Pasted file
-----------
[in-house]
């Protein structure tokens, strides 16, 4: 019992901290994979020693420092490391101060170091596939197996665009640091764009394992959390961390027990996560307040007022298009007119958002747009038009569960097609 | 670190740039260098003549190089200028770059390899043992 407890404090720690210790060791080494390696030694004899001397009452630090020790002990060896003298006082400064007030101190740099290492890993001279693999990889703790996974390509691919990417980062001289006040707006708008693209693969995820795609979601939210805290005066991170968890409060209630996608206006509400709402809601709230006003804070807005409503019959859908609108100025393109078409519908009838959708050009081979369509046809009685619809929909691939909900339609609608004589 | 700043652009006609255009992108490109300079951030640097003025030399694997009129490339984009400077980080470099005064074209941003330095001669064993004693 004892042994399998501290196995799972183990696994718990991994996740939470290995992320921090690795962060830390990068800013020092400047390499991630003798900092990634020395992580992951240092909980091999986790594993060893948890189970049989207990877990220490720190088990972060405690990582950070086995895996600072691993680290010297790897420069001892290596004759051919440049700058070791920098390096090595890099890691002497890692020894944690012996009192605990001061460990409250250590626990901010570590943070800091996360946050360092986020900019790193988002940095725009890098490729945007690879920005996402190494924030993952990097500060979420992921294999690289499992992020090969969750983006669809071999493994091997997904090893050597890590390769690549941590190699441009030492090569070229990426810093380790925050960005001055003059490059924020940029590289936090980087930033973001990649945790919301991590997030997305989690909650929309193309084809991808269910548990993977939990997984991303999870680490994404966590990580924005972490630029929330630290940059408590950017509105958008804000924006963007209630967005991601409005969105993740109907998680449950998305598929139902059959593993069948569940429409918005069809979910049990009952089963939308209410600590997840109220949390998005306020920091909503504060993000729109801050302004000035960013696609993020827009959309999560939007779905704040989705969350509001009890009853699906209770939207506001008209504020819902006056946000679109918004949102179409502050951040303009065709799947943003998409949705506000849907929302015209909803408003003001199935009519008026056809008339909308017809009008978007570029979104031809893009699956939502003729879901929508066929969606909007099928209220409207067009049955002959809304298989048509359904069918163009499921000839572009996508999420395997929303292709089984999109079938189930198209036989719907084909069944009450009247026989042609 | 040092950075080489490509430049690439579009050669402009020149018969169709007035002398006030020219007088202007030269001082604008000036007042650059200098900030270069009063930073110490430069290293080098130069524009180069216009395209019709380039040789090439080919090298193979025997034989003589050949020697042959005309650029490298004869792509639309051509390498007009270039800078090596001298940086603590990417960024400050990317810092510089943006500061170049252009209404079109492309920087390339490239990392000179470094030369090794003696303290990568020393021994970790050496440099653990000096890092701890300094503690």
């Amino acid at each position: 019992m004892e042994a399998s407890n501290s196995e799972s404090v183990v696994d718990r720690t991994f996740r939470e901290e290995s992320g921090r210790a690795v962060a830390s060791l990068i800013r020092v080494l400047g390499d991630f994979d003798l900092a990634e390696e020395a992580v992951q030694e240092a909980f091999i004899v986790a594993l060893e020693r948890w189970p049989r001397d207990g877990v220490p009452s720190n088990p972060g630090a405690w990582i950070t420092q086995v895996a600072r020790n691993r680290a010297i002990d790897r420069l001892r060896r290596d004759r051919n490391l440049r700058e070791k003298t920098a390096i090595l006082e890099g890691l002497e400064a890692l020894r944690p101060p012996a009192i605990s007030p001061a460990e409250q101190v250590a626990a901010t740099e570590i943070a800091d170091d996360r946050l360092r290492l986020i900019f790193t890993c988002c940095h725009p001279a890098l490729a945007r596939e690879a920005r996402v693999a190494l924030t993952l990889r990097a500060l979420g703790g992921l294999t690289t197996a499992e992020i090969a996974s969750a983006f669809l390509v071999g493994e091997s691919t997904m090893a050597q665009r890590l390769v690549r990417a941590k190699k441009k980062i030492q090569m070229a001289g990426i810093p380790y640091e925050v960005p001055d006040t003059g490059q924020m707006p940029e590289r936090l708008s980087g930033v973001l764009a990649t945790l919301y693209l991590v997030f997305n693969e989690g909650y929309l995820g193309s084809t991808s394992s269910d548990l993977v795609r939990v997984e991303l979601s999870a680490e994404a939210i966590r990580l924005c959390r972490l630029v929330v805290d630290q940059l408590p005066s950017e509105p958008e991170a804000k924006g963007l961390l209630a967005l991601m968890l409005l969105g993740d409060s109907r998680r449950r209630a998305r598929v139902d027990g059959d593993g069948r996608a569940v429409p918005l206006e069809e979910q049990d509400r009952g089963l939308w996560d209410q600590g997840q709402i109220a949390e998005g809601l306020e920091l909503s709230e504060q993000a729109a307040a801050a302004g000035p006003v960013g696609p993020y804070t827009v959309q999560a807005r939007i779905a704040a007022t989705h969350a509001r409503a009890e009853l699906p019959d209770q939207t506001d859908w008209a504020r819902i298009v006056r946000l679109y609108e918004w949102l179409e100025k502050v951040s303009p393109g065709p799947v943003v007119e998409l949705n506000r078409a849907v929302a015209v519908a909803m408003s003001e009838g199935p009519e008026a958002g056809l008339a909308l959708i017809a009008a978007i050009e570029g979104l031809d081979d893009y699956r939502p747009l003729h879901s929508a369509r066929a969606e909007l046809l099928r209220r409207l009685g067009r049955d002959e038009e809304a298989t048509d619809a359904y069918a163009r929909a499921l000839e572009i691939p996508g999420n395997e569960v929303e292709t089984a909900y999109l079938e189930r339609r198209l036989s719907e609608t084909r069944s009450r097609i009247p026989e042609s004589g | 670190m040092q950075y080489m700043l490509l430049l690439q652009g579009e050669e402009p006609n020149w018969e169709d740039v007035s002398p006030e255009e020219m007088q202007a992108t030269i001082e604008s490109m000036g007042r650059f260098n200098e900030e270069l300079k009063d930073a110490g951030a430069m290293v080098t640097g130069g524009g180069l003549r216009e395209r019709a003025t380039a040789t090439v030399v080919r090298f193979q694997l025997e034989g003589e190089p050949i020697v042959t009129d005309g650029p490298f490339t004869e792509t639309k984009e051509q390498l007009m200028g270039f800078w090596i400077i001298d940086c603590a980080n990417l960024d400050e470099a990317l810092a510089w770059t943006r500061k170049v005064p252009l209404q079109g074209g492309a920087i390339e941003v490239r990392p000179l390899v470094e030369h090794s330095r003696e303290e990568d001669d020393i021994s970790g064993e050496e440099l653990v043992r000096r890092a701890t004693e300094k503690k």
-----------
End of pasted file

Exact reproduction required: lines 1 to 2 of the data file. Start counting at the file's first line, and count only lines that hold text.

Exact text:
[in-house]
């Protein structure tokens, strides 16, 4: 019992901290994979020693420092490391101060170091596939197996665009640091764009394992959390961390027990996560307040007022298009007119958002747009038009569960097609 | 670190740039260098003549190089200028770059390899043992 407890404090720690210790060791080494390696030694004899001397009452630090020790002990060896003298006082400064007030101190740099290492890993001279693999990889703790996974390509691919990417980062001289006040707006708008693209693969995820795609979601939210805290005066991170968890409060209630996608206006509400709402809601709230006003804070807005409503019959859908609108100025393109078409519908009838959708050009081979369509046809009685619809929909691939909900339609609608004589 | 700043652009006609255009992108490109300079951030640097003025030399694997009129490339984009400077980080470099005064074209941003330095001669064993004693 004892042994399998501290196995799972183990696994718990991994996740939470290995992320921090690795962060830390990068800013020092400047390499991630003798900092990634020395992580992951240092909980091999986790594993060893948890189970049989207990877990220490720190088990972060405690990582950070086995895996600072691993680290010297790897420069001892290596004759051919440049700058070791920098390096090595890099890691002497890692020894944690012996009192605990001061460990409250250590626990901010570590943070800091996360946050360092986020900019790193988002940095725009890098490729945007690879920005996402190494924030993952990097500060979420992921294999690289499992992020090969969750983006669809071999493994091997997904090893050597890590390769690549941590190699441009030492090569070229990426810093380790925050960005001055003059490059924020940029590289936090980087930033973001990649945790919301991590997030997305989690909650929309193309084809991808269910548990993977939990997984991303999870680490994404966590990580924005972490630029929330630290940059408590950017509105958008804000924006963007209630967005991601409005969105993740109907998680449950998305598929139902059959593993069948569940429409918005069809979910049990009952089963939308209410600590997840109220949390998005306020920091909503504060993000729109801050302004000035960013696609993020827009959309999560939007779905704040989705969350509001009890009853699906209770939207506001008209504020819902006056946000679109918004949102179409502050951040303009065709799947943003998409949705506000849907929302015209909803408003003001199935009519008026056809008339909308017809009008978007570029979104031809893009699956939502003729879901929508066929969606909007099928209220409207067009049955002959809304298989048509359904069918163009499921000839572009996508999420395997929303292709089984999109079938189930198209036989719907084909069944009450009247026989042609 | 040092950075080489490509430049690439579009050669402009020149018969169709007035002398006030020219007088202007030269001082604008000036007042650059200098900030270069009063930073110490430069290293080098130069524009180069216009395209019709380039040789090439080919090298193979025997034989003589050949020697042959005309650029490298004869792509639309051509390498007009270039800078090596001298940086603590990417960024400050990317810092510089943006500061170049252009209404079109492309920087390339490239990392000179470094030369090794003696303290990568020393021994970790050496440099653990000096890092701890300094503690």